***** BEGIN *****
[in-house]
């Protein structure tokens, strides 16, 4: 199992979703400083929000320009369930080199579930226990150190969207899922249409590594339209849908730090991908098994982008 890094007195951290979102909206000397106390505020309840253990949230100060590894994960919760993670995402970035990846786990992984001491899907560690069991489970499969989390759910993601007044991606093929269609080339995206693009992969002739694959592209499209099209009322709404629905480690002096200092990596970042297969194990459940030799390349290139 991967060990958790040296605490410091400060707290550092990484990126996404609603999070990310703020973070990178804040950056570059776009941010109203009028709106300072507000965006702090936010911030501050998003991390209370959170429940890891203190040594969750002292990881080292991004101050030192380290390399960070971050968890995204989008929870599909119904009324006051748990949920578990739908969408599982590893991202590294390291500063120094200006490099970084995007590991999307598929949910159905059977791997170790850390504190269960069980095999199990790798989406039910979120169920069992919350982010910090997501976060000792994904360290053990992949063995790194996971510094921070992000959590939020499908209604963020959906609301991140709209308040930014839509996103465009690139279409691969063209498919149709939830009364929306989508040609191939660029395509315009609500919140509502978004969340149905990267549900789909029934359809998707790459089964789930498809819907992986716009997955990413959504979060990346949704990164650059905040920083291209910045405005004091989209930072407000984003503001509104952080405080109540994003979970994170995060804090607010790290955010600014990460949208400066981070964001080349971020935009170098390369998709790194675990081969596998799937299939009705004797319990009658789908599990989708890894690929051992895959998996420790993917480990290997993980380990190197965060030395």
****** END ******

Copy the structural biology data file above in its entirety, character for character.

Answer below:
[in-house]
């Protein structure tokens, strides 16, 4: 199992979703400083929000320009369930080199579930226990150190969207899922249409590594339209849908730090991908098994982008 890094007195951290979102909206000397106390505020309840253990949230100060590894994960919760993670995402970035990846786990992984001491899907560690069991489970499969989390759910993601007044991606093929269609080339995206693009992969002739694959592209499209099209009322709404629905480690002096200092990596970042297969194990459940030799390349290139 991967060990958790040296605490410091400060707290550092990484990126996404609603999070990310703020973070990178804040950056570059776009941010109203009028709106300072507000965006702090936010911030501050998003991390209370959170429940890891203190040594969750002292990881080292991004101050030192380290390399960070971050968890995204989008929870599909119904009324006051748990949920578990739908969408599982590893991202590294390291500063120094200006490099970084995007590991999307598929949910159905059977791997170790850390504190269960069980095999199990790798989406039910979120169920069992919350982010910090997501976060000792994904360290053990992949063995790194996971510094921070992000959590939020499908209604963020959906609301991140709209308040930014839509996103465009690139279409691969063209498919149709939830009364929306989508040609191939660029395509315009609500919140509502978004969340149905990267549900789909029934359809998707790459089964789930498809819907992986716009997955990413959504979060990346949704990164650059905040920083291209910045405005004091989209930072407000984003503001509104952080405080109540994003979970994170995060804090607010790290955010600014990460949208400066981070964001080349971020935009170098390369998709790194675990081969596998799937299939009705004797319990009658789908599990989708890894690929051992895959998996420790993917480990290997993980380990190197965060030395």